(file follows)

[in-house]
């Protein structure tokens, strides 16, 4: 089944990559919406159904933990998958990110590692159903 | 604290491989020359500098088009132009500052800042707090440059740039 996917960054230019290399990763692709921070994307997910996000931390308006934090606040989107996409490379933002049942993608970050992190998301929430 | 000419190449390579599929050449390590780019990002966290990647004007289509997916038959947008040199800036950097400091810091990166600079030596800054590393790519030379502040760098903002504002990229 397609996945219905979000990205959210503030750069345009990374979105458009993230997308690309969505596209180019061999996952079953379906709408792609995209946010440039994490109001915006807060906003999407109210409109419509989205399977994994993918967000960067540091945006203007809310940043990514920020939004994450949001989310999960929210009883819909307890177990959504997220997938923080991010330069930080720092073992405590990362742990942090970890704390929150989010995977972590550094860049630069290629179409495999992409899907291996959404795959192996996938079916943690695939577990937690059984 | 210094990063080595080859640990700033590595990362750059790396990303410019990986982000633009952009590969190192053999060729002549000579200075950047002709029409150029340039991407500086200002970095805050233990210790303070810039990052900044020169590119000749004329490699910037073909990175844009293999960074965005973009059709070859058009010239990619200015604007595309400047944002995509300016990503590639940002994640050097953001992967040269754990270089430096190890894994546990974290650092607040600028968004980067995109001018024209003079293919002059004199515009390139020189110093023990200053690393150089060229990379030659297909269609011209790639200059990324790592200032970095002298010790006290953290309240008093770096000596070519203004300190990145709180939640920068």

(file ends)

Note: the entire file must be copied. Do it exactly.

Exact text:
[in-house]
């Protein structure tokens, strides 16, 4: 089944990559919406159904933990998958990110590692159903 | 604290491989020359500098088009132009500052800042707090440059740039 996917960054230019290399990763692709921070994307997910996000931390308006934090606040989107996409490379933002049942993608970050992190998301929430 | 000419190449390579599929050449390590780019990002966290990647004007289509997916038959947008040199800036950097400091810091990166600079030596800054590393790519030379502040760098903002504002990229 397609996945219905979000990205959210503030750069345009990374979105458009993230997308690309969505596209180019061999996952079953379906709408792609995209946010440039994490109001915006807060906003999407109210409109419509989205399977994994993918967000960067540091945006203007809310940043990514920020939004994450949001989310999960929210009883819909307890177990959504997220997938923080991010330069930080720092073992405590990362742990942090970890704390929150989010995977972590550094860049630069290629179409495999992409899907291996959404795959192996996938079916943690695939577990937690059984 | 210094990063080595080859640990700033590595990362750059790396990303410019990986982000633009952009590969190192053999060729002549000579200075950047002709029409150029340039991407500086200002970095805050233990210790303070810039990052900044020169590119000749004329490699910037073909990175844009293999960074965005973009059709070859058009010239990619200015604007595309400047944002995509300016990503590639940002994640050097953001992967040269754990270089430096190890894994546990974290650092607040600028968004980067995109001018024209003079293919002059004199515009390139020189110093023990200053690393150089060229990379030659297909269609011209790639200059990324790592200032970095002298010790006290953290309240008093770096000596070519203004300190990145709180939640920068």